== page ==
Drama School

IN PRAISE OF TOM HARDY

In the recent BBC series Taboo, Tom Hardy delivers a masterclass of screen acting as the protagonist James Delaney. 

Alongside him many excellent actors are working skilfully with a deep understanding of the medium, Jason Watkins, Oona Chaplin and Tom Hollander among them, but it is Hardy who dominates the series and several elements show his total mastery of his craft.

Firstly he utterly commands the screen whenever he appears.  It’s easy to put this down to the blessing of charisma but its cornerstone is deep concentration.  Additionally his stillness and use of silence draw you into his world.  His movements are few and highly controlled and the viewer’s eye never has to search for him.  Whenever an actor moves, or the camera moves, the viewer's eye unconsciously has to readjust to find the point of interest –  usually the character's eyes as we seek to understand what he or she is thinking but not saying.  For this …

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I, DANIEL BLAKE

I have a confession to make: despite the plaudits and accolades it has received, I don't think ‘I Daniel Blake’ is a very good film.

 I'm making a distinction here between its political significance and the quality of filmmaking.  As a piece of social commentary it is outstanding: angry, deeply compassionate, full of integrity and typical of the committed work of a man who has, for 50 years, been shining a light on the iniquities of our increasingly divided society.

 But, as filmmaking, it is not Loach's best.  And perhaps it's worth exploring a few of the things that let it down, particularly in terms of the strengths and flaws of its acting.

 Aside from a rather clumsy and predictable storyline, there are some simplistic and obvious characterizations, such as the ‘good’ and ‘bad’ benefits assessors.  A number of the supporting cast are weak.  I know Ken Loach likes to use nonprofessional actors and …

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Top Audition Tips from The Forge Initiative

Here at The Forge Initiative, we believe that there are going to be times when you have a good feeling about an acting audition, a workshop or a course. Perhaps it is going to be for someone you know, maybe they have heard you audition before or it could be that they have expressly asked to see you as they think you are well suited to the role they are auditioning. However, that is going to be only a very small percentage of the time. Mostly you are going to be auditioning for a panel of people who you have never met before and who only know you through a headshot photo.

You have no idea what they are looking for and they have no idea if you are going to be suitable. So, without being defeatist or apologetic, you must always bear in mind that as soon as you walk in that room, there is a chance you may not fill the criteria of the panel.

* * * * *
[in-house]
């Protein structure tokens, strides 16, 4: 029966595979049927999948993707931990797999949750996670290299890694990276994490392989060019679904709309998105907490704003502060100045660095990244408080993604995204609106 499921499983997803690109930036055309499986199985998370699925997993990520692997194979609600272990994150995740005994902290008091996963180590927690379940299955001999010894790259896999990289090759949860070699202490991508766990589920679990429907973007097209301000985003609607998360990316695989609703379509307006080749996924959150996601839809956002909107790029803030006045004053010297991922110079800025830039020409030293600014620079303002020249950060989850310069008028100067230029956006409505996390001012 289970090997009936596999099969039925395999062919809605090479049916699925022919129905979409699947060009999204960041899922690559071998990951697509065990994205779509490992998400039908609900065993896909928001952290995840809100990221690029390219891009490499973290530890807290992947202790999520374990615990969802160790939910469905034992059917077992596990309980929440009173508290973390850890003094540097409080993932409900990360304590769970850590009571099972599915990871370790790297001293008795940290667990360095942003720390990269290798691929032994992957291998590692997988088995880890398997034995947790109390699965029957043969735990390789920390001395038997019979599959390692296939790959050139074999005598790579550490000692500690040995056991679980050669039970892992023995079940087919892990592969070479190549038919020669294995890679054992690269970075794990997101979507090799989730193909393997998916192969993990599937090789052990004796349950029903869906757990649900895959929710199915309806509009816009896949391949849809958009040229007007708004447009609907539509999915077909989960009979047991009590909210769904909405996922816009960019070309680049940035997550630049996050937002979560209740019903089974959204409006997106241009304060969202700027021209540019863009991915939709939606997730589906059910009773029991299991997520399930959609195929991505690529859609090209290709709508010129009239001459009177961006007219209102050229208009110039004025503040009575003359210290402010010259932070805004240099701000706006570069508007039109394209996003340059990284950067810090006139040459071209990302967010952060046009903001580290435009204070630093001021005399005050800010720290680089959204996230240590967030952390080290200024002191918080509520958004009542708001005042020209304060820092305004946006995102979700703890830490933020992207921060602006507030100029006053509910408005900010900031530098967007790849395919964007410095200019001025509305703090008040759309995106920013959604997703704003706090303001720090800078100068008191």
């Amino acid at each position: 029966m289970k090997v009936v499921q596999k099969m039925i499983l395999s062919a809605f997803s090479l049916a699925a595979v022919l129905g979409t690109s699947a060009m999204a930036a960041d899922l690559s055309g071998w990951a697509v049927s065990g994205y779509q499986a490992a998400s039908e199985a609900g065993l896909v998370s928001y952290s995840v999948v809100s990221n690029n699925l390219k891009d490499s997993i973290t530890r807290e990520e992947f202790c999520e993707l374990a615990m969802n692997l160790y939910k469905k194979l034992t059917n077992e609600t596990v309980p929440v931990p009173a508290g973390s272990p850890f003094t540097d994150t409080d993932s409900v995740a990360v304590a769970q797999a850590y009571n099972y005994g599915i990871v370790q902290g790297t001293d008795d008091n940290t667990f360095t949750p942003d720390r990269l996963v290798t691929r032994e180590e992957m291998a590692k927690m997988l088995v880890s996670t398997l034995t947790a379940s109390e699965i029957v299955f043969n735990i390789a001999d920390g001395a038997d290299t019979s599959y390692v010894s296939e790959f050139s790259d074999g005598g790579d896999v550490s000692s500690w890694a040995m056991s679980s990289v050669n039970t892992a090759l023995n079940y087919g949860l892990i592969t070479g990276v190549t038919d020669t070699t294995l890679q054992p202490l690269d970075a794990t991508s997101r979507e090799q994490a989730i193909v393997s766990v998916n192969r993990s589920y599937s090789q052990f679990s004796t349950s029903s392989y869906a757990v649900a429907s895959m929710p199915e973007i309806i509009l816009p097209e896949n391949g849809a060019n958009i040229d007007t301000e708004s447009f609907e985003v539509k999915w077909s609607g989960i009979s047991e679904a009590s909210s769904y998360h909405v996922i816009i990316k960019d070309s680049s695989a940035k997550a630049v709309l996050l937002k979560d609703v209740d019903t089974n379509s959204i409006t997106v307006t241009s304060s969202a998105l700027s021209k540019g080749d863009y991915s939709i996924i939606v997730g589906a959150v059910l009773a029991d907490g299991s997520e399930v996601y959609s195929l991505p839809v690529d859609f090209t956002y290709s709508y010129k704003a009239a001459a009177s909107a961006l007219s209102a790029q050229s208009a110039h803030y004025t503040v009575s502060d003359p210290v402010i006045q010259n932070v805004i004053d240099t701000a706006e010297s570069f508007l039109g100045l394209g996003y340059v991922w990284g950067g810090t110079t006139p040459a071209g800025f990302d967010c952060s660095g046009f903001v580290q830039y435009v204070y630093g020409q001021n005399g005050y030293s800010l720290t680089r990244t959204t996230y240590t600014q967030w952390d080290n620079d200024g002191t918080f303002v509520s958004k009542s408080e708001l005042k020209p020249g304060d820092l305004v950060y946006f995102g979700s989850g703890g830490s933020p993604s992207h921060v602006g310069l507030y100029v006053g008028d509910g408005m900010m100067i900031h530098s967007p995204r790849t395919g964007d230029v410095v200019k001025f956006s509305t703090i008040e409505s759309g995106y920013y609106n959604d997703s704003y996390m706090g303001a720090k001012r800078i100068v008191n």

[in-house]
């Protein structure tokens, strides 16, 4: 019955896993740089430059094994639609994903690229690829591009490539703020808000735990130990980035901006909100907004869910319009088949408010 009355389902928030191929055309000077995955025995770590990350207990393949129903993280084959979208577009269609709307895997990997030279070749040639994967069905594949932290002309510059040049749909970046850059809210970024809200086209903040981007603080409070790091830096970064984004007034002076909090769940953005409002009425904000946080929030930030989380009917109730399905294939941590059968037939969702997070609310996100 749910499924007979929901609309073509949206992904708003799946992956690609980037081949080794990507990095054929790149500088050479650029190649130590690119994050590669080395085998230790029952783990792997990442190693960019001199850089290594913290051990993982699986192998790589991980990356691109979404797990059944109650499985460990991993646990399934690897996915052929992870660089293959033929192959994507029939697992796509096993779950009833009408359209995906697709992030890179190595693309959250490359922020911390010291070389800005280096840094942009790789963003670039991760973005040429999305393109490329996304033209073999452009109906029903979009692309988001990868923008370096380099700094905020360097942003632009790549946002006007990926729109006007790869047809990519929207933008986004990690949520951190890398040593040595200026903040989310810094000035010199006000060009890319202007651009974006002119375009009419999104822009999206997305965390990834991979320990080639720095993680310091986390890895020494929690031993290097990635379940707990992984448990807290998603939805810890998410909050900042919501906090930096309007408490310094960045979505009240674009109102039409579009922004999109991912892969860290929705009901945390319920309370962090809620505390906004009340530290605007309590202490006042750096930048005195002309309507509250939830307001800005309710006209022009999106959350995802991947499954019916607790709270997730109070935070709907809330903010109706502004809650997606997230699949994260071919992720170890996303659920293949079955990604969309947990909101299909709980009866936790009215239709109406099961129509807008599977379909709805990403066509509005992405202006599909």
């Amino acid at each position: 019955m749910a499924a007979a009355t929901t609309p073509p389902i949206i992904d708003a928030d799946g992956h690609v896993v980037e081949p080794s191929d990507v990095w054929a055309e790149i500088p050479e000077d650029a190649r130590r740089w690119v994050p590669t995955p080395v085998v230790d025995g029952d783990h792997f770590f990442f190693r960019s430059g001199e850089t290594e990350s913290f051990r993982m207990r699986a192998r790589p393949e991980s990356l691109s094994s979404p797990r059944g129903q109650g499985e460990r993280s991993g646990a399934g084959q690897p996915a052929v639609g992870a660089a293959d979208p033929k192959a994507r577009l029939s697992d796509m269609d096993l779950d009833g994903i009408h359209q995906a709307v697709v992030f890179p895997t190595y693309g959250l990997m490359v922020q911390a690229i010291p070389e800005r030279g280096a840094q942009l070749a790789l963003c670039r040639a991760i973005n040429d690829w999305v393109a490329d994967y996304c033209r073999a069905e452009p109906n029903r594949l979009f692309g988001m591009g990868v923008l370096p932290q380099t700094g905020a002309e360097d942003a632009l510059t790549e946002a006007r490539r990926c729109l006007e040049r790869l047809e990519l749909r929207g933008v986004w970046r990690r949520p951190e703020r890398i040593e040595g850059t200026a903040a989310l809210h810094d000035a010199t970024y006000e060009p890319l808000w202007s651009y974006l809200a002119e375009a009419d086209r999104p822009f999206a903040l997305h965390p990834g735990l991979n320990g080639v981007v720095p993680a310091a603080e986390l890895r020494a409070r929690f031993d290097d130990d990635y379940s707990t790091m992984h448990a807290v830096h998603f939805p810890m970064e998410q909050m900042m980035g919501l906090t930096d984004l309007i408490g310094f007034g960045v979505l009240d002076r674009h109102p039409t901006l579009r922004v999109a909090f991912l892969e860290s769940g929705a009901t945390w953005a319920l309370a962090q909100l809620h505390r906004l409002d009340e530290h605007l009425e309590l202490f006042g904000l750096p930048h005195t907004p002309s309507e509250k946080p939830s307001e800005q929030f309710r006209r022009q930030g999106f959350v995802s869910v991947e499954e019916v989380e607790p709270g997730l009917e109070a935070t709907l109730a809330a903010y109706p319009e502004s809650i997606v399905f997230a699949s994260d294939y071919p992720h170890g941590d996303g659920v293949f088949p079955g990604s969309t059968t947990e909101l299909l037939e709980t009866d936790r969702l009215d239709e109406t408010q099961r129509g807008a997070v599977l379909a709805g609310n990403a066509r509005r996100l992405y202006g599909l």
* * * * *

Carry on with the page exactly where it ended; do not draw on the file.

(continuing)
Having said that, we at The Forge Initiative, encourage all auditionees to always face an audition with a positive attitude. Someone is going to get a …

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BEYOND THE CANON: Colour-blind casting turned on its head.

Warning! Stop reading this if you’re precious about the classical and contemporary play canon. I’m referring to the canon that mainly features the works of dead white men with hardly any reference to the plays written by or for people from a culturally diverse background. For those that have ever studied Drama & Theatre Studies or Acting or fortunate enough to work in the arts industry, these are the plays that are constantly pushed down our throats at every given opportunity, with a big invisible sign that reads:

‘This is high-quality art. Respect, value and digest the work as it is written – and do not (by any means) contest it’.

In addition to numerous revivals, these works are usually backed by the limited number of ‘respected’ critics for that added certification.

Well I, like many others, questioned the whereabouts of the plays that existed beyond the canon. The plays that were written by men and women from around the world who wanted to …

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Re-Writing Grotowski

As I start writing this blog, my predominant emotion is curiosity.  I'm wondering how you feel as you begin reading it.  Specifically, I'm curious how you feel about Grotowski.  He has always been a divisive figure in the world of theatre and performance, from his first days in the international spotlight in the early 1960's.  He seems to invoke either adulation, or outright rejection.  Richard Shechner famously called him "shape-shifter, shaman, trickster, artist, adept, director, leader".  If you would like to satisfy my curiosity, and tell me how you feel about Grotowski, I have outlined ways of doing that further on.

At the beginning of the build-up of his international reputation, Grotowski was still a youthful director, just 30 years old.  He was bursting with ideas that challenged mainstream theatre and mainstream culture, and he was desperately trying to keep afloat a small experimental theatre company, in a small parochial …

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